Can iodine alter menstrual cycles

Many women report changes in their menstrual cycle when starting iodine. Although there is not any direct science between iodine and menstrual cycles, cycles themselves are not really an exact science or completely understood. Their activity is heavily influenced by diet, gene status, stress and many other factors.

Common changes include:

  • Cycles starting days or weeks before their normal schedule
  • Cycles lasting longer or shorter than usual 1
  • Cycles returning, even close to menopause
  • Increased or decreased flow 2 3
  • Increased or decreased pain
  • Increased appetite during cycle
  • Energy levels and mood

Most of these changes are most likely due to changes in hormone levels. Iodine is required to create thyroid hormones, and these hormones are a big part of our metabolism. As long as we have the other nutrients required for metabolism, increasing these thyroid hormones can drastically increase our metabolism, which has a large influence on a lot, if not all of our other hormones.

Iodine levels and resulting thyroid function have links to issues in breast health 4, ovarian dysfunction 5 and PCOS 6. These aspects are an integral part of overall health.

Since 1928, the iodine concentration in the ovary has been known to be higher than in every other organ except the thyroid(which tends to have a 100:1 ratio of iodine). The ovarian iodide uptake varies with sexual activities, is enhanced by estrogens and a hypothyroid state, and blocked by goitrogens. The recent discovery of a sodium iodide symporter (NIS) in ovaries has offered a possible mechanism for ovarian iodide uptake and other functional similarities to its thyroid counterpart. Ovary-born T3(T3 requires iodine) has been witnessed in rabbits, pigs, horses. 7

Hypothyroidism can result in a marked delay in sexual development in males and, conversely, in precocious puberty, the anticipation of pubertal development set point, menstrual disturbances and reduced fertility in females. 8

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There is a good bit of info and discussion about hormone imbalances increasing the risk of several cancers. Some people refer to them as “hormone driven cancer”. I will eventually pull together some more information about this to help explain how and why hormones are involved in this, but it can essentially be looked at the same way as any other toxins that are causing us issues. Our environment is loaded with hormone-mimicking substances. Plastics, non-stick cookware, and other common things including odd stuff like hand sanitizer and receipt paper can dose us with various amounts of these “xenohormones” which are just hormones not produced by our body and not found in nature.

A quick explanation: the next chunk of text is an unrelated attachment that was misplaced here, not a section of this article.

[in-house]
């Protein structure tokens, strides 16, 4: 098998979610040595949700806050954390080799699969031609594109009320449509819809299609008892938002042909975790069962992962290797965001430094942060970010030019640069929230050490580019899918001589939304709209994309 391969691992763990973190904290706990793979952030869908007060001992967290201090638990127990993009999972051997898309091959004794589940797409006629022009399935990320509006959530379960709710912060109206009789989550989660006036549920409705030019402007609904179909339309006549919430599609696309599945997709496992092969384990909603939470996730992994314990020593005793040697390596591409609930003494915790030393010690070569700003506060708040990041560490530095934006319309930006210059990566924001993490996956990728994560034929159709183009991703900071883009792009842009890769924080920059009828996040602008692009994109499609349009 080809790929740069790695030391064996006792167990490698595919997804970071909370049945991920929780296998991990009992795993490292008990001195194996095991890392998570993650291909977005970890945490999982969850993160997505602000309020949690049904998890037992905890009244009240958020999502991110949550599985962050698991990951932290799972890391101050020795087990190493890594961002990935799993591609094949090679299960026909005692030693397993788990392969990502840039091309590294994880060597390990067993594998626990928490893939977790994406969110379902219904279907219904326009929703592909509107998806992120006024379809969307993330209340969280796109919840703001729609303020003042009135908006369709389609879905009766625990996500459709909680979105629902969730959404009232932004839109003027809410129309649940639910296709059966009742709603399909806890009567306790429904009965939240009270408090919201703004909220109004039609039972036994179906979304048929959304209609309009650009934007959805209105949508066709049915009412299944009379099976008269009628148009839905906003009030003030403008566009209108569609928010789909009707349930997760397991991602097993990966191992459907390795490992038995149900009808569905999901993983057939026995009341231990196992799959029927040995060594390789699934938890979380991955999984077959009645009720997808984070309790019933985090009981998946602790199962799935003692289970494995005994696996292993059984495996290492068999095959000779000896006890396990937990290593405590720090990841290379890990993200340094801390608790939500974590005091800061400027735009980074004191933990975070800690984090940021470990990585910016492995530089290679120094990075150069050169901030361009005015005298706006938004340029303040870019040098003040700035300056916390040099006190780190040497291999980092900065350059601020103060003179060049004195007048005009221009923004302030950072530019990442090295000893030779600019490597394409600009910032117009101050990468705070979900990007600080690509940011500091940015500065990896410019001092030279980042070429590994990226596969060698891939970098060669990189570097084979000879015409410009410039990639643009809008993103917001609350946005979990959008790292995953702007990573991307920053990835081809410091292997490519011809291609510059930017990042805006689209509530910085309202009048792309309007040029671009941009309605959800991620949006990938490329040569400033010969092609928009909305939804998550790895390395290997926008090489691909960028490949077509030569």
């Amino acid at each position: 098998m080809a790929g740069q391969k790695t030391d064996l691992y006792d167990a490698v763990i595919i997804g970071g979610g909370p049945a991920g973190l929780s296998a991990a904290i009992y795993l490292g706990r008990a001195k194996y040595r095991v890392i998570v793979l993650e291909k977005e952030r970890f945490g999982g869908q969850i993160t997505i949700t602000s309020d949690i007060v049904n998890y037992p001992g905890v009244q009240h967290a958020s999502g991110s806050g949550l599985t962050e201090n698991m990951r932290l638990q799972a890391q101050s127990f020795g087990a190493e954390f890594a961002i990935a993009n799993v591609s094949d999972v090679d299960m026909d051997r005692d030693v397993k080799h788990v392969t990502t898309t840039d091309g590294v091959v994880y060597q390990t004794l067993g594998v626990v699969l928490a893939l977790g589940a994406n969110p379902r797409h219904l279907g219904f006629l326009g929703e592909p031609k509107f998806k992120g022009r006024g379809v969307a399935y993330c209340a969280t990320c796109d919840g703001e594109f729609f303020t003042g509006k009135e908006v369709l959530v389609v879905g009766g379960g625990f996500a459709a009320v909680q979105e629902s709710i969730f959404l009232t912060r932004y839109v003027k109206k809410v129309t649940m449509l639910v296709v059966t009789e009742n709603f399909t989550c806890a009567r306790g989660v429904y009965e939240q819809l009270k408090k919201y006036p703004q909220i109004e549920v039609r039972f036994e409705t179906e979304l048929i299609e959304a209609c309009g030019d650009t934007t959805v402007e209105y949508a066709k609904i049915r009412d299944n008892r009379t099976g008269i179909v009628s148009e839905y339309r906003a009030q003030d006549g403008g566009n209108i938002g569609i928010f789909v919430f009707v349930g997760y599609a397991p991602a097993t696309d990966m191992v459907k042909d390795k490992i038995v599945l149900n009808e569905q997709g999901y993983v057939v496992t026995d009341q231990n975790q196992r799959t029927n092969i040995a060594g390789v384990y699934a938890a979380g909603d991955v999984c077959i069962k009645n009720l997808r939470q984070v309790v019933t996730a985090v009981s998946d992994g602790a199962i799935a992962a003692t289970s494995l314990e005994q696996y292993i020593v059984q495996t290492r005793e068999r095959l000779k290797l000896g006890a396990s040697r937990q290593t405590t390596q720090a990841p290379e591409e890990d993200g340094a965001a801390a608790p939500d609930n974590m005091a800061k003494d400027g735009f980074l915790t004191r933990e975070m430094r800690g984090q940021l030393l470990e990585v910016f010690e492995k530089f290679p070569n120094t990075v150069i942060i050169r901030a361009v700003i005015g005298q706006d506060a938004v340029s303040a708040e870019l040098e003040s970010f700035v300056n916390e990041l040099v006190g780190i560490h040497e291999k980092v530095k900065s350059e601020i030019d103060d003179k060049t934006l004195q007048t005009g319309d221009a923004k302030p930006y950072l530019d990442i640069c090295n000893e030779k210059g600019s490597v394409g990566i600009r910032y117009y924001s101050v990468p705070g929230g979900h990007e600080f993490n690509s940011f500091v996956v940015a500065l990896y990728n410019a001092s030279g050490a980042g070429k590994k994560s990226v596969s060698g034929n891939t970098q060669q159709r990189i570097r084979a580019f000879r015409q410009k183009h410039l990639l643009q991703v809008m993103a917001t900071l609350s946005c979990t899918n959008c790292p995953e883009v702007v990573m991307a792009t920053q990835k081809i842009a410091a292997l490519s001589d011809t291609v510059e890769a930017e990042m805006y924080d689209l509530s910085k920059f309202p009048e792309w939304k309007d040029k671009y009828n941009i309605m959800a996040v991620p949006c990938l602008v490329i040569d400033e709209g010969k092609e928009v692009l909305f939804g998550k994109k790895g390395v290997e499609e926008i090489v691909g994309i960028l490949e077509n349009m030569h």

Hyperoestrogenic state characterized by relatively high production of oestrone and oestradiol and a relatively low oestriol to oestrone plus oestradiol ratio may increase the risk of breast, endometrial, and ovarian cancer. Increasing dietary iodine intake may reduce the risk of these cancers. 9

But keep in mind that iodine is just one piece of this puzzle. Once we become far enough behind on these important nutrients, imbalances can build up that require diligence in order to resolve. I focus on nutrition first with small amounts of iodine, and as I have time and energy while my detox is going well, I slowly increase my iodine without pushing myself too far. Read more about how I handle this at my other site sickoftired.com.

I will eventually pull more info together about these two supplements, but for now, you may want to do your own research into DIM and CDG in relation to hormone balancing. Iodine can help balance hormones, but it can not do so very quickly. CDG helps support a channel in our liver that breaks down and recycles hormones, which can drastically help reduce the burden on our liver for some people. DIM works a little differently by sort of knocking hormones loose. More research should be done before using DIM or broccoli sprouts and cruciferous vegetables can be used to. CDG is a bit more commonly used. Seeking Health carries CDG https://bit.ly/3k2Rxdv

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  1. https://pubmed.ncbi.nlm.nih.gov/8051643/
  2. https://www.ncbi.nlm.nih.gov/pmc/articles/PMC1117669/
  3. https://pubmed.ncbi.nlm.nih.gov/9238278/
  4. https://journals.lww.com/oncology-times/fulltext/2016/12250/how_molecular_iodine_attacks_breast_cancer.13.aspx
  5. https://pubmed.ncbi.nlm.nih.gov/2499590/
  6. https://www.ncbi.nlm.nih.gov/pmc/articles/PMC3832324/
  7. https://pubmed.ncbi.nlm.nih.gov/15927769/
  8. Handbook of diet and nutrition in the menstrual cycle, periconception and fertility – https://www.wageningenacademic.com/doi/abs/10.3920/978-90-8686-767-7_14
  9. https://pubmed.ncbi.nlm.nih.gov/58152/

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